U.S. Pat. No. 3,107,463 is directed to a method and apparatus for simultaneously polishing both surfaces of a glass ribbon moving along a continuous path. Basically, the working faces of both surfacing tools are periodically disengaged from the working face of the glass ribbon and a fluid surfacing medium is fed onto the glass surfaces while the tools are so disengaged. U.S. Pat. No. 3,028,711 relates to a grit distributing apparatus for lapping machines wherein the liquid vehicle containing grit in suspension is applied to a rotating lap plate continuously in small quantities. U.S. Pat. No. 3,848,366 also shows a means of supplying an abrasive solution to a lapping machine. The solution is applied under pressure to a tubular member having a rod freely rotatable therein permitting the solution to flow axially along the rod and to be deposited upon the lapping plate.
All the above patents are hereby incorporated by reference.
Bearing in mind the problems and deficiencies of the prior art, it is therefore an object of the present invention to provide an apparatus, e. g., a CMP apparatus, for polishing semiconductor wafers and other workpieces using smaller amounts of the chemical or other slurry used to polish the workpiece while still maintaining the polishing rate and uniformity of the polished surface.
It is another object of the present invention to provide an improved method for polishing workpieces, e. g., semiconductor wafers, using such a polishing apparatus as the CMP system and using the improved CMP apparatus of the invention.
It is an additional object of the invention to provide a spraying device for use in polishing apparatus for polishing electronic substrates such as wafers, e.g., CMP apparatus, and for use in polishing methods such as CMP methods to enhance the efficiencies and operation of the CMP apparatus and method.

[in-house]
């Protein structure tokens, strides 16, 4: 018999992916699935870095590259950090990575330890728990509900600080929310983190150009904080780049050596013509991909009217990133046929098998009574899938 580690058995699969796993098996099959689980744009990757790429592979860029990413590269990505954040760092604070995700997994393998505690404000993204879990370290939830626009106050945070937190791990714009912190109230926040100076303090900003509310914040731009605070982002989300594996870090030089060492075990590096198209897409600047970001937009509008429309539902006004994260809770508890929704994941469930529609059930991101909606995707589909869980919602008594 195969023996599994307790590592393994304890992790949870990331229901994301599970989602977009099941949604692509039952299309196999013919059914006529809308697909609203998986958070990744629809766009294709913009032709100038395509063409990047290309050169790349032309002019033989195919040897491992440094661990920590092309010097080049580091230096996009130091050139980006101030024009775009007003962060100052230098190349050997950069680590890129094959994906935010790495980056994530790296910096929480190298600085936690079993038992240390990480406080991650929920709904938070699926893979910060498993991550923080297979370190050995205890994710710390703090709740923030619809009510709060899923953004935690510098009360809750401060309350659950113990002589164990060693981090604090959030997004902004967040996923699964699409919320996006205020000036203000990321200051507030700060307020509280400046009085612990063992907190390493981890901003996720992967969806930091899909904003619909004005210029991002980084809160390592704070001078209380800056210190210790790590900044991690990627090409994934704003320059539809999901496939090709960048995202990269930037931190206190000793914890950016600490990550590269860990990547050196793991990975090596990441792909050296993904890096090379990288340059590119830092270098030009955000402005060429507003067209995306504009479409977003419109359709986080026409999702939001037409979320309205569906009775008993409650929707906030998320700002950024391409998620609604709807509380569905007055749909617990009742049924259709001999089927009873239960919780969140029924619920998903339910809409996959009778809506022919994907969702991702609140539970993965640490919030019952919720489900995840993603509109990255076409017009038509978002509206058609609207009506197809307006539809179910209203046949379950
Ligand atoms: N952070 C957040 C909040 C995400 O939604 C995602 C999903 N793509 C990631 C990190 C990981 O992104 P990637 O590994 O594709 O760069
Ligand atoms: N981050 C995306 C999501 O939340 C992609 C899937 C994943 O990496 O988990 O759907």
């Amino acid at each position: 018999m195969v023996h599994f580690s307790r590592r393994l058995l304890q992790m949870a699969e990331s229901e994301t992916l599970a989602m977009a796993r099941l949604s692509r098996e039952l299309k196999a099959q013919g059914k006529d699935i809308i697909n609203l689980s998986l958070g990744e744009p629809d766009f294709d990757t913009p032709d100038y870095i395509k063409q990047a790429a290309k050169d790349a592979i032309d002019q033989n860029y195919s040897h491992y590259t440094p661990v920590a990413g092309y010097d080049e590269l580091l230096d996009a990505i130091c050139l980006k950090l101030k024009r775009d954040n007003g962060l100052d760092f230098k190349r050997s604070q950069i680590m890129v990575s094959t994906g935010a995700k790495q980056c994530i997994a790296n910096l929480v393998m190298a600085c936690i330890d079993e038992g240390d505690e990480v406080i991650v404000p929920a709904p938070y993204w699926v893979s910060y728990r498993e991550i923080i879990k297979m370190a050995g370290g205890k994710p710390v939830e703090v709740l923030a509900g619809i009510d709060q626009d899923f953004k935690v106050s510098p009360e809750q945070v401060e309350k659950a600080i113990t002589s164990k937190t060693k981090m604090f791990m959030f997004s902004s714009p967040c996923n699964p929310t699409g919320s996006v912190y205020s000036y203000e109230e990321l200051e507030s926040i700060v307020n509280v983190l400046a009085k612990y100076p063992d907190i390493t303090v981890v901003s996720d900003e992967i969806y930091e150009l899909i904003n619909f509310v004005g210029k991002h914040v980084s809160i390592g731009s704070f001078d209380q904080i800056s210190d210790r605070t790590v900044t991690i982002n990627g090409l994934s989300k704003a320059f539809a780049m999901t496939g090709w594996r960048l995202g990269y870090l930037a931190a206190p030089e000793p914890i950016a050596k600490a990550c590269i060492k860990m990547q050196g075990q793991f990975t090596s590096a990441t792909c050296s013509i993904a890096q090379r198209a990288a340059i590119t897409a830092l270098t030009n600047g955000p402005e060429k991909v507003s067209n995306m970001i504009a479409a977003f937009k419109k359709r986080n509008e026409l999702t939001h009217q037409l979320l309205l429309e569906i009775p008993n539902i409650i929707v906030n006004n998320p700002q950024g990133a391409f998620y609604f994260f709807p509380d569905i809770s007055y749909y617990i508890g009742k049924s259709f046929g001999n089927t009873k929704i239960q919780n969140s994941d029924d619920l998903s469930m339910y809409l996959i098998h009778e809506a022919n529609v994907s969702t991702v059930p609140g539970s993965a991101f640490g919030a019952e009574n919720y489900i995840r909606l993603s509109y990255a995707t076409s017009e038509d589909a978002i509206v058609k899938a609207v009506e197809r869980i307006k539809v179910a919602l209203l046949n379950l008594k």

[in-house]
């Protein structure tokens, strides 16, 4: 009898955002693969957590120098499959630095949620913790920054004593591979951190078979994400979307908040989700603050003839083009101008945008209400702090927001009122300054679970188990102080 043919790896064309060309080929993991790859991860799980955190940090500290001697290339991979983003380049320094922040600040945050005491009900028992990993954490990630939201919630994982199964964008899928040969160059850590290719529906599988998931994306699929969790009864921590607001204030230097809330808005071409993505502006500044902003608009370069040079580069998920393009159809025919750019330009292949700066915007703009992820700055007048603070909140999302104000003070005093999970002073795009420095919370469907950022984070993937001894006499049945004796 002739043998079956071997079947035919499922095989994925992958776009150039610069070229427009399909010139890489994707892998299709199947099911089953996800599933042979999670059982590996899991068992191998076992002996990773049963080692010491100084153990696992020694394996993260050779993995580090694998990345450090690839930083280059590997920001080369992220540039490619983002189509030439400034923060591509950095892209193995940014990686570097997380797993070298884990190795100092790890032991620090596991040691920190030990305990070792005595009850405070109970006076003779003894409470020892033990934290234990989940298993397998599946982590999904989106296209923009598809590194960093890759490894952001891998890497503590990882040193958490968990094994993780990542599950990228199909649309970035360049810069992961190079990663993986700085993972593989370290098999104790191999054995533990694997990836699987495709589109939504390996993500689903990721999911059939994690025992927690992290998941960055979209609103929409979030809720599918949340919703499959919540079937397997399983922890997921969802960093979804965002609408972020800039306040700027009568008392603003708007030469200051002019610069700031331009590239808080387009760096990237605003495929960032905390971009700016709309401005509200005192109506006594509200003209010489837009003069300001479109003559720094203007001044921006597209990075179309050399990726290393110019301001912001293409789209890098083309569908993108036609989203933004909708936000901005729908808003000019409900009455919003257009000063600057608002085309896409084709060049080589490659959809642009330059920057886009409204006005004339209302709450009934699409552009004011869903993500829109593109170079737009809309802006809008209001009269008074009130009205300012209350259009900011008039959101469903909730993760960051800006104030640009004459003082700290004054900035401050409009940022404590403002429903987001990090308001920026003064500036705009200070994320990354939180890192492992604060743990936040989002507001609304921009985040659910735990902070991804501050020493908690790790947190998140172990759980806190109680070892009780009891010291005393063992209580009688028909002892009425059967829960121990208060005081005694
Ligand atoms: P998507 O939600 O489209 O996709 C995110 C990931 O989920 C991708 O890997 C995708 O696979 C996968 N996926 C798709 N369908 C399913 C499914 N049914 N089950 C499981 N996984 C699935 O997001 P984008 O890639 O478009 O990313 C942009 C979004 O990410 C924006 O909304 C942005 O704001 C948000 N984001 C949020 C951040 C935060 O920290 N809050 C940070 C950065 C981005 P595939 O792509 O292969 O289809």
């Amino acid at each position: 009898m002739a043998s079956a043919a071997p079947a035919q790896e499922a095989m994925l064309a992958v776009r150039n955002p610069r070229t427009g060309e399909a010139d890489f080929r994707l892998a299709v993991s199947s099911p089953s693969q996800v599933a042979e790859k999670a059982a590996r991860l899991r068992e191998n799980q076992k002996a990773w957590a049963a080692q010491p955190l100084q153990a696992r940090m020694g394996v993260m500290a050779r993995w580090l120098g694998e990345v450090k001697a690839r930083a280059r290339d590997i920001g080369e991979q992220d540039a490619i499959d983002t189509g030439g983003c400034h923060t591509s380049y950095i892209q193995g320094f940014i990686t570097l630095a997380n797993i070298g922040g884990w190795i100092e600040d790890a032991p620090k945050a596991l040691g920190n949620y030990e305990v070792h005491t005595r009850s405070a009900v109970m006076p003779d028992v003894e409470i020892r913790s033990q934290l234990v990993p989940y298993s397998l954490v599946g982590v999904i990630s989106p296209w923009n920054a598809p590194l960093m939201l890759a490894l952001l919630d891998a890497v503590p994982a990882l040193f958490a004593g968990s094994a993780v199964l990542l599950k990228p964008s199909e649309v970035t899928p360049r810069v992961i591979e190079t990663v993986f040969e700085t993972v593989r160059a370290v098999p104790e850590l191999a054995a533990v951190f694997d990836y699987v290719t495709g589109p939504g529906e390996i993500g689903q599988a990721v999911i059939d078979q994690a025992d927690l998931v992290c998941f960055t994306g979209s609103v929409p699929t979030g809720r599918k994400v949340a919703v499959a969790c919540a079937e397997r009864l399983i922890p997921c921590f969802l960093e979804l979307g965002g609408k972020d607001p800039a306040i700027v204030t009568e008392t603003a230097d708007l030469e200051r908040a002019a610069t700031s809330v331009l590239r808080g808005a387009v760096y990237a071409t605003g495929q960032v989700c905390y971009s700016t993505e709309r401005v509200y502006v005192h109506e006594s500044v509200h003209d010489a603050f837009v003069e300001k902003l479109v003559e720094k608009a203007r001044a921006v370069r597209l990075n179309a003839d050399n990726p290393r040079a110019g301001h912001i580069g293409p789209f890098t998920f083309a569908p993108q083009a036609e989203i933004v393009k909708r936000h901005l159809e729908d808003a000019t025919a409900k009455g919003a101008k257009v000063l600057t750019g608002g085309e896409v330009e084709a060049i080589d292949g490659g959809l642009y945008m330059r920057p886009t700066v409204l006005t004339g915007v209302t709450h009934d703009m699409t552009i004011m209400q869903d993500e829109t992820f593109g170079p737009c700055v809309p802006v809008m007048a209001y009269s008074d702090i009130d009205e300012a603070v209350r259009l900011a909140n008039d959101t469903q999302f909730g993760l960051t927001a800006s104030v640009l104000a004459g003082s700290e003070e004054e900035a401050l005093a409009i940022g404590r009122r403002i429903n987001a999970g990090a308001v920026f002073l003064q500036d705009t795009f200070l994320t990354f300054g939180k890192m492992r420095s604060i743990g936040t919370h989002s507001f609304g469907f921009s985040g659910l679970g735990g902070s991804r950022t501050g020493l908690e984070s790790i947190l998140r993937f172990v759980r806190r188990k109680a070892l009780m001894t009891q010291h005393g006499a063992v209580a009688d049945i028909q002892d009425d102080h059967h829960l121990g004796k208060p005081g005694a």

It is a further object of the invention to provide planar workpieces, including semiconductor wafers, made using the improved method and apparatus of the invention.
Other objects and advantages of the present invention will be readily apparent from the following description.
The above and other objects, which will be apparent to those skilled in the art, are achieved in the present invention which is directed in a first aspect to a method for polishing workpieces such as semiconductor wafers and other electronic component substrates using a polishing pad which comprises spraying a polishing slurry onto the surface of the pad in the form of droplets or spray. The spray is preferably essentially transverse to the plane of the polishing pad. In a preferred embodiment, the method comprises securing the wafer to the lower surface of wafer carrier means and applying a force to the upper surface of the wafer carrier to contact the wafer with a polishing pad and a polishing slurry distributed on the pad surface wherein the polishing slurry is applied to the polishing pad under pressure in the form of a spray or droplets which slurry is preferably dispersed uniformly over at least a part of the pad surface and preferably in a direction essentially transverse to the pad surface. The slurry forms a slurry film on the pad surface and preferably, the spray or droplets penetrate the openings in the pad and the slurry is uniformly applied over the pad surface. Using the method and apparatus of the invention it has been found that the polishing rate and wafer uniformity can be substantially maintained using less polishing slurry than conventional prior art slurry application techniques.